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Comfort, compassion in crisis

Community: Local works to console and serve families during times of need at Henry Mayo Newhall Memo

Posted: March 12, 2011 1:55 a.m.
Updated: March 12, 2011 1:55 a.m.
Margery Link, a chaplain for Henry Mayo Newhall Memorial Hospital, meets with a patient seeking spiritual comfort. Link has served as a volunteer for nearly 19 years. Margery Link, a chaplain for Henry Mayo Newhall Memorial Hospital, meets with a patient seeking spiritual comfort. Link has served as a volunteer for nearly 19 years.
Margery Link, a chaplain for Henry Mayo Newhall Memorial Hospital, meets with a patient seeking spiritual comfort. Link has served as a volunteer for nearly 19 years.
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Margery Link always felt a desire to comfort the ill and help in times of need. She realized her gift of compassion as a child when her mother was hospitalized with polio.

As the pastoral-care coordinator for Henry Mayo Newhall Memorial Hospital, Link has fulfilled her lifelong dream of reaching out to people who are physically and emotionally hurt by offering them support and comfort.

Link has served as a volunteer for nearly 19 years. She continues to volunteer full time at the hospital through the support and donations of churches and other groups.

She does not emphasize a specific faith. Instead, she works nondenominationally with patients, family members and even the hospital staff.

“This is not an easy ministry, but I am very thankful for the opportunity to work here and bring hope, encouragement, comfort and spiritual support to those hurting,” Link said.

In Link’s line of work, she is constantly faced with crisis and called to minister to people during critical situations, such as impending death, terminal illness and death.

Being there
Although Link is a volunteer, she is on-call 24 hours a day, seven days a week. There is nothing typical about her schedule; her day can change at a moment’s notice.

She has had to act as comforter and peacemaker at times. Link tries to see where people are coming from to serve them better. At times, that involves praying with them or just being with them, she said.

“Sometimes, you just have to sit with somebody and be there,” Link said. “Maybe they need someone to hold their hand or put an arm around them and let them know somebody does care.”

She has been called to work in the middle of the night and holidays to help comfort distraught family members during very emotional situations.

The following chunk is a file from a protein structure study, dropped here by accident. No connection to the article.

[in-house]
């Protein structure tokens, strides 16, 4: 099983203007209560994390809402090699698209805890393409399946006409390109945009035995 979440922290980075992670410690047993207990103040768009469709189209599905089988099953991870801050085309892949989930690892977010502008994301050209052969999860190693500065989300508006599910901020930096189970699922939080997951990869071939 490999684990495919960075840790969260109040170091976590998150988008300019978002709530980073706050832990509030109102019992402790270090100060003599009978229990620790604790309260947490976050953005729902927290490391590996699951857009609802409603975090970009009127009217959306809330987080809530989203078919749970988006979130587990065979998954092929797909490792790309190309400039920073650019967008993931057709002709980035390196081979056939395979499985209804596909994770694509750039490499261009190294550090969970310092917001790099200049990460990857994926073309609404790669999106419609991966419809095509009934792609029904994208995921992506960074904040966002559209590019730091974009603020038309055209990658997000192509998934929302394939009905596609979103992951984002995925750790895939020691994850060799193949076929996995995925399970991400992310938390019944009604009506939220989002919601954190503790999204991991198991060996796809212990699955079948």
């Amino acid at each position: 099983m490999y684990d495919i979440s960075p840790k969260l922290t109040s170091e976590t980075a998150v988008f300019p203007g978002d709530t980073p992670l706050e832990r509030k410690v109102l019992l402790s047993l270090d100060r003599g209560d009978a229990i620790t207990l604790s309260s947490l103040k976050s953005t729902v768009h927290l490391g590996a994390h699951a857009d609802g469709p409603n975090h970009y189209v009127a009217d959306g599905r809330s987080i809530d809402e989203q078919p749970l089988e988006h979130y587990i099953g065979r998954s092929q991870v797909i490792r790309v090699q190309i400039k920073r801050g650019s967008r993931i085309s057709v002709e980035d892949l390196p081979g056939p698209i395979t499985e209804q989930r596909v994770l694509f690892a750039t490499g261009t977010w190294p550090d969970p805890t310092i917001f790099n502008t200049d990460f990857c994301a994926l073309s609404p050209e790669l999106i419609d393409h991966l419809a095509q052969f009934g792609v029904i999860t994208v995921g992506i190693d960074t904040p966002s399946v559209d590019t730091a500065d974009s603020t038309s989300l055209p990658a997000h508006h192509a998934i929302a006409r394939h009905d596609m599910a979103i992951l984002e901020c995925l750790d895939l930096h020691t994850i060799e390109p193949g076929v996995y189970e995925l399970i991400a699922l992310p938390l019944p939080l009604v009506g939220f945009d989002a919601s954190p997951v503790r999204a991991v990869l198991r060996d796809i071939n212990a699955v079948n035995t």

“Some people will blame God or yell at me,” Link said. “They usually come back and ask me to pray with them, then everything calms down. Prayer makes a huge difference.”

Theresa Rice, a 35-year-old mother of four children, was hospitalized at Henry Mayo in 2002, when she was diagnosed with acute leukemia.

That’s where she met Link.

Because of her severe condition, Rice was kept in reverse isolation to avoid infection. She describes her time in the hospital like “living in a bubble.”

“Margery made such an impact on my life,” Rice said. “She was always there to pray with me. She is very warm, loving and open. I felt like I could tell her anything.” 

Rice recalls Link sharing memories from her own childhood and bringing encouraging reading material for her during her stay.

“She has been a very bright light, and is genuinely caring,” Rice said. “She isn’t someone who is just doing her job, she actually cares and loves people.”

Desire to bring comfort
As a child, Link visited her mother, who had polio, once a week in the hospital. She recalls walking through the iron-lung ward and seeing other patients who were confined by this illness.

“I thought, ‘I’d like to make those people happy,’” Link said. “I always had an interest in bringing comfort and encouragement to people that were sick.”

Later, Link trained as an emergency medical technician, worked as a counselor in a behavioral-health unit and was even appointed by Gov. Ronald Reagan to the California women’s parole board.

“I feel that I’ve been blessed to have had those experiences in my background,” she said. “They have provided me with practical training.”

After meeting a chaplain at a hospital, she decided that line of work suited her.

“It’s sad that people have been educated that chaplains can only help at the end of a life,” Link said. “We can be available anytime. I’m here for no other reason than to bring comfort, encouragement, hope and faith to patients and their loved ones.”

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